Season 4:

Season 4 has introduced yet another group of characters, has continued the flashback connections and has made the most of some tantalizing flash forwards. The question is what new wrinkle will be introduced tomorrow night? As do all fans, I have my guesses. I'll see.

Will you?

On Principle,


The Media’s President

Like many self-proclaimed conservatives I know, the grating, wily "Queen of Tusla" is actually warming the icy layers of my libertarian heart. There are lots of things to admire in her tenacity, but the Terminator is tenacious too. But the reason I find myself in stunned admiration is that she is actually striking the profession, principled position in terms of navigating the DNC process governing the Navigation.

I reach this conclusion through my intercept of a dialogue between a representatives of Hillary's campaign (a "Hillarite") and a concerned Super Delegate ("Super D").

Super D: Cut the BS, why is Hillary still in this race?

Hillarite: No one has won enough Delegate votes to win the nomination and she's kicking Obama's backside by unprecedented margins. Who quits a race when they are winning states by 35% and 41%? More importantly, Hillary is FAR more electable in November.

Super D: But cut the BS. You know Hillary CAN'T win

Hillarite: Why not?

Super D: She's 200 Delegates down and there aren't enough Pledged Delegates left to win. Obama only needs a handful more.

Hillarite: Not true. Obama only needs a handful more until Michigan and Florida are seated, because the current counts of what constitutes the "majority" of Delegates doesn't include these two states. That issue is getting addressed this weekend, so we'll all know what is happening soon enough. But everyone expects MI and FL to have some of their Delegates seated at the Dem National Convention. When that happens Obama will actually need more Delegates than what he's likely to win in the 3 remaining contests. Thus, when all the popular voting is completed, neither of us will have won enough Delegates.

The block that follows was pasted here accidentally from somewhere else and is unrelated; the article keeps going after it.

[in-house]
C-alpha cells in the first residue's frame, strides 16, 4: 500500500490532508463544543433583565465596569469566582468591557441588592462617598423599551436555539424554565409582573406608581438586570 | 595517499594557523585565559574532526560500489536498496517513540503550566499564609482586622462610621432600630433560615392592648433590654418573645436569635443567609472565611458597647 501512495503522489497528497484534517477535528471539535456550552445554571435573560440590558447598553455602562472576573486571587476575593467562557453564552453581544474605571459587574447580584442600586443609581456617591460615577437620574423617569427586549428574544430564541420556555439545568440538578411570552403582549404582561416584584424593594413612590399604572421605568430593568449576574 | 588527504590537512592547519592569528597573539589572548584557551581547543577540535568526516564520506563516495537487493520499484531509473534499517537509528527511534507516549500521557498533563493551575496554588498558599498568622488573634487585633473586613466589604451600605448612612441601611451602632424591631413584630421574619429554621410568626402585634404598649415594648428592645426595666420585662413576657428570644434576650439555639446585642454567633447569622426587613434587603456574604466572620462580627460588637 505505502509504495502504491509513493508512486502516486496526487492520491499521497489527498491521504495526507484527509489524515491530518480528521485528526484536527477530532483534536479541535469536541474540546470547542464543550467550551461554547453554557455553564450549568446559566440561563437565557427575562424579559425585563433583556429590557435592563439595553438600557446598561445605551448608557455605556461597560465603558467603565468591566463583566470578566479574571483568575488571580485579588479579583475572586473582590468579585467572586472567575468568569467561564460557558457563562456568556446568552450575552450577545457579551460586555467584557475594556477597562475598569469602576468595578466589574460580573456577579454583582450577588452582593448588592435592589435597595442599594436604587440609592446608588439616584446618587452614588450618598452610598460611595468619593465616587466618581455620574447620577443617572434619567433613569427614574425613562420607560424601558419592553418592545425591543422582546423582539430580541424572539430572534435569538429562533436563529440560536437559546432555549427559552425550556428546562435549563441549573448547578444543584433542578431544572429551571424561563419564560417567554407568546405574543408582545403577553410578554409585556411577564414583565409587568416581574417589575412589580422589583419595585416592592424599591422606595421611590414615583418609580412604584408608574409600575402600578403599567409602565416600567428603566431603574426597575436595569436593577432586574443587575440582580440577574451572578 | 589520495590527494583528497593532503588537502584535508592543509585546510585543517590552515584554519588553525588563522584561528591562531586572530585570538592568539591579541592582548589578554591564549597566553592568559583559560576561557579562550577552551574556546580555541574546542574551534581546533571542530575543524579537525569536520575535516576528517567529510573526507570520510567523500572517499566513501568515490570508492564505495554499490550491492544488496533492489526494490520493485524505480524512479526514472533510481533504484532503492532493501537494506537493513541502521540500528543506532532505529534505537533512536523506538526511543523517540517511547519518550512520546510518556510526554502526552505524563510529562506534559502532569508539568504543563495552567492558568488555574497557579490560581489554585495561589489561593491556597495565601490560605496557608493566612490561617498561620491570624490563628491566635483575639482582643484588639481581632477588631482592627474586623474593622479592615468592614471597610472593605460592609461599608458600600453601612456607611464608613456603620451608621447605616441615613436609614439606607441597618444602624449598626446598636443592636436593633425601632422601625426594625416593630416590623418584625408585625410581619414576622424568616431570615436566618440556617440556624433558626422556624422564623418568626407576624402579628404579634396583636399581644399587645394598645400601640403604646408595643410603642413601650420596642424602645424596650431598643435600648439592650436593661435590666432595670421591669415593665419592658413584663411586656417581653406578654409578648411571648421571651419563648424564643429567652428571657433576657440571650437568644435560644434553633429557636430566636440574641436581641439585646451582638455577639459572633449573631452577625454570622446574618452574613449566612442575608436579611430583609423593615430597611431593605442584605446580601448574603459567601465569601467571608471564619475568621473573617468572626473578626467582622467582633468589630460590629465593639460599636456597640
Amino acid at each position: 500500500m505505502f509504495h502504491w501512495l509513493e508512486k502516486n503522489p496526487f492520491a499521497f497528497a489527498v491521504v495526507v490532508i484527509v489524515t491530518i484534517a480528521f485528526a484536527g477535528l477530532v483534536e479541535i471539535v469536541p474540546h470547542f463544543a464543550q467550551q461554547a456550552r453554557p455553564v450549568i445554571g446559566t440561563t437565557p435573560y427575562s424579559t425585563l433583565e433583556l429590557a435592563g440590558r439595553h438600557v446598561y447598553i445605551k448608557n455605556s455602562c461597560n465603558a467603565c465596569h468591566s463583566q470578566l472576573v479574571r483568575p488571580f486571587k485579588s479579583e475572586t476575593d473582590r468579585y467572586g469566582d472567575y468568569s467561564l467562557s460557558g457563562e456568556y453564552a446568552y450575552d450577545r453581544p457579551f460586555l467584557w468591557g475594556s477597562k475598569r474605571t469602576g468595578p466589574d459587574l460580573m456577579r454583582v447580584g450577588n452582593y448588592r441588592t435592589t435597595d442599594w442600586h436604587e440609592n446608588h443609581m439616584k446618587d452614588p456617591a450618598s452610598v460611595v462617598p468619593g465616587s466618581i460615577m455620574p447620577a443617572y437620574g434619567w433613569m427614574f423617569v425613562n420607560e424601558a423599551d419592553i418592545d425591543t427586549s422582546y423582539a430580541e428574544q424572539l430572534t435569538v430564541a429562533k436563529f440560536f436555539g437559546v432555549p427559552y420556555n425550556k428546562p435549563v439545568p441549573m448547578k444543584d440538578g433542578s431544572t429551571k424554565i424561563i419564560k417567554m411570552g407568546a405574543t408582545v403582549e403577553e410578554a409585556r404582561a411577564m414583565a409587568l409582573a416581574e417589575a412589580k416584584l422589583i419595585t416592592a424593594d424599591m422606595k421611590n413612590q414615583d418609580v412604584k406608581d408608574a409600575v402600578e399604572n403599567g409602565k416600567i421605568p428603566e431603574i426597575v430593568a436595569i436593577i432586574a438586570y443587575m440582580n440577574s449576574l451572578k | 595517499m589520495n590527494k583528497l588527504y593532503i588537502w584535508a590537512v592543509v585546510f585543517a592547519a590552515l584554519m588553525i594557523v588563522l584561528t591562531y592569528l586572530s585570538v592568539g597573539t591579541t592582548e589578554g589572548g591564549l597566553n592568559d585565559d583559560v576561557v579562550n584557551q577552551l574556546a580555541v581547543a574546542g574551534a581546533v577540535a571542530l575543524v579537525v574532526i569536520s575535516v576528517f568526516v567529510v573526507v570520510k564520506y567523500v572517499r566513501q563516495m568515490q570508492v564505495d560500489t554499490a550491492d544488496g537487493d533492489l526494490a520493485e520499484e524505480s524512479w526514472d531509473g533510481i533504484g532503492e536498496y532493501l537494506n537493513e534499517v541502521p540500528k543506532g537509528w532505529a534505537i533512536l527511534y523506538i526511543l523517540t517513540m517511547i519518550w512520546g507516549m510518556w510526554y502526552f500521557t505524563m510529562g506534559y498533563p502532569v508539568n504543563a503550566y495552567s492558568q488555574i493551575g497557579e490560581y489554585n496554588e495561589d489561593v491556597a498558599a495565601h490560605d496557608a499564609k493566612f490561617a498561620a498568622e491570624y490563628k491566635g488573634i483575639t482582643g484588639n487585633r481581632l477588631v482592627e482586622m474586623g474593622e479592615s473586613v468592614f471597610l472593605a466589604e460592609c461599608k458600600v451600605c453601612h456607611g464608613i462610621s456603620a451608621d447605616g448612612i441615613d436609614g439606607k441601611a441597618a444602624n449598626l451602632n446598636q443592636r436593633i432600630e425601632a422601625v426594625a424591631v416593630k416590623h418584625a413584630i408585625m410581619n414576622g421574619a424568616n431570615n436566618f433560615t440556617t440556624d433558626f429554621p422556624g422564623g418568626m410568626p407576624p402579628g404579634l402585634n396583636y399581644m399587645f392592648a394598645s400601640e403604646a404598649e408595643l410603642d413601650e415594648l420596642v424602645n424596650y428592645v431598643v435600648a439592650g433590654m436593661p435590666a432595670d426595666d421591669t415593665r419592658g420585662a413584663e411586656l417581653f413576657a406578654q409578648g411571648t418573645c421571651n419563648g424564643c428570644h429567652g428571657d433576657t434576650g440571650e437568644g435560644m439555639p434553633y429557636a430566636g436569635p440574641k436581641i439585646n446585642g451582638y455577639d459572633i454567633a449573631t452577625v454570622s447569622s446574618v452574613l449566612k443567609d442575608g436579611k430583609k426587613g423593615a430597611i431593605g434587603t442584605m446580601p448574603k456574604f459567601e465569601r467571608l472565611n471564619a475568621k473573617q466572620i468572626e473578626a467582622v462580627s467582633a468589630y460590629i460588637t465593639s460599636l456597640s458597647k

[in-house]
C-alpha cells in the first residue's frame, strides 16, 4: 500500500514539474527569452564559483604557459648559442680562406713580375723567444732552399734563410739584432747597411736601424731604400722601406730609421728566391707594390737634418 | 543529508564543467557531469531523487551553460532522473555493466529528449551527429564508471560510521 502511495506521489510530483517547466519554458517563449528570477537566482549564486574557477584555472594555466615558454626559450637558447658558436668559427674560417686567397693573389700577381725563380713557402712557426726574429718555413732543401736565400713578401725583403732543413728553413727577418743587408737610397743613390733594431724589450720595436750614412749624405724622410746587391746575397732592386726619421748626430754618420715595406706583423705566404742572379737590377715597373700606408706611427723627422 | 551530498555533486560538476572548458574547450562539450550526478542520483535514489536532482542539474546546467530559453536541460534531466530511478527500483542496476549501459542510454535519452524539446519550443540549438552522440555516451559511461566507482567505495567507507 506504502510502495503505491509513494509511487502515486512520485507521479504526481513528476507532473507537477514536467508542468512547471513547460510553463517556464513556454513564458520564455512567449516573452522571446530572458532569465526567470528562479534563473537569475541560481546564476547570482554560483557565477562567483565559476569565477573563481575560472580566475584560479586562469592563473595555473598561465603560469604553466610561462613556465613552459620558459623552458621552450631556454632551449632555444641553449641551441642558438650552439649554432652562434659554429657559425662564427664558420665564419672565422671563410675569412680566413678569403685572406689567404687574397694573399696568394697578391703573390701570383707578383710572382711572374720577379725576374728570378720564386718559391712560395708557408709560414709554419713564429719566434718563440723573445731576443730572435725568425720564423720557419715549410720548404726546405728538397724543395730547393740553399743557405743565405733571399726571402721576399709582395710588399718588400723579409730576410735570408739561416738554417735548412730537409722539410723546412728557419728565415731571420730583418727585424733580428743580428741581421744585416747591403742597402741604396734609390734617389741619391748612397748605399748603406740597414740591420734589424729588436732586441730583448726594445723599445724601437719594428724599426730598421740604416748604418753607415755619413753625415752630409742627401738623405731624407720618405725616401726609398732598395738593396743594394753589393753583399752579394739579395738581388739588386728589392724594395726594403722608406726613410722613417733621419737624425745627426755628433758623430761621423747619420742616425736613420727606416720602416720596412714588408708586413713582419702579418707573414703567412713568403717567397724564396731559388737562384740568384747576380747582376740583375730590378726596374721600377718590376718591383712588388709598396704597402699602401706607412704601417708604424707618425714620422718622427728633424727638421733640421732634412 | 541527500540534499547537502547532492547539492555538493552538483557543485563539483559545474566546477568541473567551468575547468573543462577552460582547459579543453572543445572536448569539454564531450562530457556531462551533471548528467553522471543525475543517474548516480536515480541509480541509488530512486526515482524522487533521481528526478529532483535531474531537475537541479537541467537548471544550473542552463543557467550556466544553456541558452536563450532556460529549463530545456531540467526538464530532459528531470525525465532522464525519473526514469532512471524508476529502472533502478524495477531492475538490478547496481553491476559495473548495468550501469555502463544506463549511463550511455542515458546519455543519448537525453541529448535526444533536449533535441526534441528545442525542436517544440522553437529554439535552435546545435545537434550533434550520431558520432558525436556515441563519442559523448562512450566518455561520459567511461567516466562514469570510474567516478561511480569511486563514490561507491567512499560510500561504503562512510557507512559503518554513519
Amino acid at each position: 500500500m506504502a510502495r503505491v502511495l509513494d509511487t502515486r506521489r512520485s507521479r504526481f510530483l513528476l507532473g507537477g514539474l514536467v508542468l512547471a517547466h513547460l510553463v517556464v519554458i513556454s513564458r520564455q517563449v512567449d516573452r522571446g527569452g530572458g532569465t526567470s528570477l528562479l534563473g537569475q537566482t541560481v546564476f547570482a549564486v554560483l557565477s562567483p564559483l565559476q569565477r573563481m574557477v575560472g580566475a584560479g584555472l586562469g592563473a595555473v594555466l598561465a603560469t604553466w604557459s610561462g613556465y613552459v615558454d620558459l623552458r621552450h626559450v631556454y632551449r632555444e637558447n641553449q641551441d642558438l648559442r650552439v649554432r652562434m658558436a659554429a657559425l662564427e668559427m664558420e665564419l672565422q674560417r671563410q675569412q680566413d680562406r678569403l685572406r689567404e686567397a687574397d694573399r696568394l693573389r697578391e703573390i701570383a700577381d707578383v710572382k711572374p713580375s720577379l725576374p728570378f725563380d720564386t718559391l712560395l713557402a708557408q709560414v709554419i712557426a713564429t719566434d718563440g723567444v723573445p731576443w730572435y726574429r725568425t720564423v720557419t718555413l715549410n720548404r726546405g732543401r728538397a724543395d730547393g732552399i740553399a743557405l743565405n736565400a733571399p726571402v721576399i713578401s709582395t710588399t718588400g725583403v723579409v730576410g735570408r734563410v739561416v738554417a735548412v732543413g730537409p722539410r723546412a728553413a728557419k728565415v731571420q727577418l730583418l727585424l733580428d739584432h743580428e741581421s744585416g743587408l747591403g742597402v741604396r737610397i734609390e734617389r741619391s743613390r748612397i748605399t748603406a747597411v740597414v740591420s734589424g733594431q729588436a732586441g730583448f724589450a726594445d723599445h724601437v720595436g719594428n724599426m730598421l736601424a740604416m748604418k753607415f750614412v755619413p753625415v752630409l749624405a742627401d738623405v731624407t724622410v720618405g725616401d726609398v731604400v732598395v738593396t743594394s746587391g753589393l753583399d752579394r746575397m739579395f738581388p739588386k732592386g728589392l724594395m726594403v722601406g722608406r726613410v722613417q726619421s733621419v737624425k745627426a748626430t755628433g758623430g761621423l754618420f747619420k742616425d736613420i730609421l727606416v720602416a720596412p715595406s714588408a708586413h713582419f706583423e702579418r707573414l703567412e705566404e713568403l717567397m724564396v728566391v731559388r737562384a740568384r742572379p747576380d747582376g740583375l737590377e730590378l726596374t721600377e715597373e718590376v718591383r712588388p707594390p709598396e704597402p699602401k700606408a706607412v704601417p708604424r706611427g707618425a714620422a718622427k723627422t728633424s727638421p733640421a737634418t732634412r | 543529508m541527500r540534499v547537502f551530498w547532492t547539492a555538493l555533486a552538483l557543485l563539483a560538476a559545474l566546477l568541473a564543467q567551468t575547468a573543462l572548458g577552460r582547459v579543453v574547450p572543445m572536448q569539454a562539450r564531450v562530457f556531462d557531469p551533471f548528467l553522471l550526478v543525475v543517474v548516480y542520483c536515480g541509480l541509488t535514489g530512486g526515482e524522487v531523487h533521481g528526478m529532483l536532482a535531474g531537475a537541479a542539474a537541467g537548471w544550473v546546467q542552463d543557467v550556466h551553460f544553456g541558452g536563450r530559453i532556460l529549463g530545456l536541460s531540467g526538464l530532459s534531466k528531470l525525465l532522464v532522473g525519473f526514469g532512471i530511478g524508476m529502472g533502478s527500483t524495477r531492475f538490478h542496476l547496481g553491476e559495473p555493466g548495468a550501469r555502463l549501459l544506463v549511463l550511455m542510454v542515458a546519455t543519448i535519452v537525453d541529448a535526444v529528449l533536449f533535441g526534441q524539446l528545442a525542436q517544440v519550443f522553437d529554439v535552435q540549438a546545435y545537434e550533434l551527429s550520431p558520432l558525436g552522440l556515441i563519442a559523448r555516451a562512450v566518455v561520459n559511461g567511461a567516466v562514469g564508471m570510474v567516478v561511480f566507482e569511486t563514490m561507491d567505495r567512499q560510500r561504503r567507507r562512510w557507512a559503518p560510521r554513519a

On Michigan and Florida:

Super D: Cut the BS. All this pushing on MI and FL is a bit unseemly. You agreed that those states shouldn't be counted. You agreed not to campaign in them.

Hillarite: Yes, we did agree. Yes, we did obey the rules and did not campaign in either state. But, we also stated publically that neither state should be cut out of our process. They both held legal votes. In fact, all names were on the ballot in FL and the FL Secretary of State has officially confirmed the popular vote there. Are you saying a fair, legal election shouldn't be counted?

Super D: Well, ok. Maybe FL. But Obama wasn't even on the ballot in MI. He obeyed the rules. Hillary did not.

Hillarite: Wrong. No DNC rule required candidates to remove their names from the ballot. Obama jumped the gun and limited his options by removing his name. Hillary showed more political judgment by leaving her options open. No one has filed an accusation that she broke ANY rules. In fact, watching how the two campaigns handled this issue provides another excellent insight as to why Obama won't make a good national leader.

On Obama as Frontrunner:

Super D: OK, I'll grant you MI and FL, but we Super D's HAVE to vote for him.

Hillarite: Why?

Super D: Cut the BS. Obama has won more states.

Hillarite: Number of states won is not a criterion for success under ANY measurement system. North Dakota is just not that important.

Super D: Cut the BS. Obama has won more popular votes. The voice of the voters must be heard.

Hillarite: No he hasn't. Hillary has won the popular vote if MI and FL are added. As we already discussed, there is really no argument that FL shouldn't be added and it isn't Hillary's fault that Obama mistakenly removed his name from the MI ballot. Besides, forecasts of the remaining contests show that Hillary will further increase her popular vote lead. It is very, very likely that Obama will NOT have won the majority of the popular vote when everything's done.

Super D: Ok, but cut the BS. Delegates are what matter and Obama is WAY ahead in Delegates.

Hillarite: Yes, Obama is ahead in Pledged Delegate count, but we don't know that he will be ahead once Super Delegates cast their votes in August.

On the Popular Will:

Super D: Cut the BS. Super D's are mostly elected officials. They have to vote according to the will of their constituents.

Hillarite: Wrong on 2 counts. First, if this were true, why are Senators Kennedy and Kerry supporting Obama? Hillary soundly won Massachusetts. If what you are saying is true they MUST support me. Second, if what you state was true, why would we even have a Super Delegate system? The ENTIRE purpose of having Super Delegates is to allow consideration beyond the foundational proportional distribution of Pledged Delegates.

Super D: Ok. I'll grant you this in concept. But come on. Cut the BS. Super Delegates must follow the popular will.

Hillarite: What popular will? Hillary has won, is winning and will win the popular vote! The only "popular will" Obama is winning is the will of the Media. Are you suggesting the Media should select our candidate? Not the voters? And not other considerations?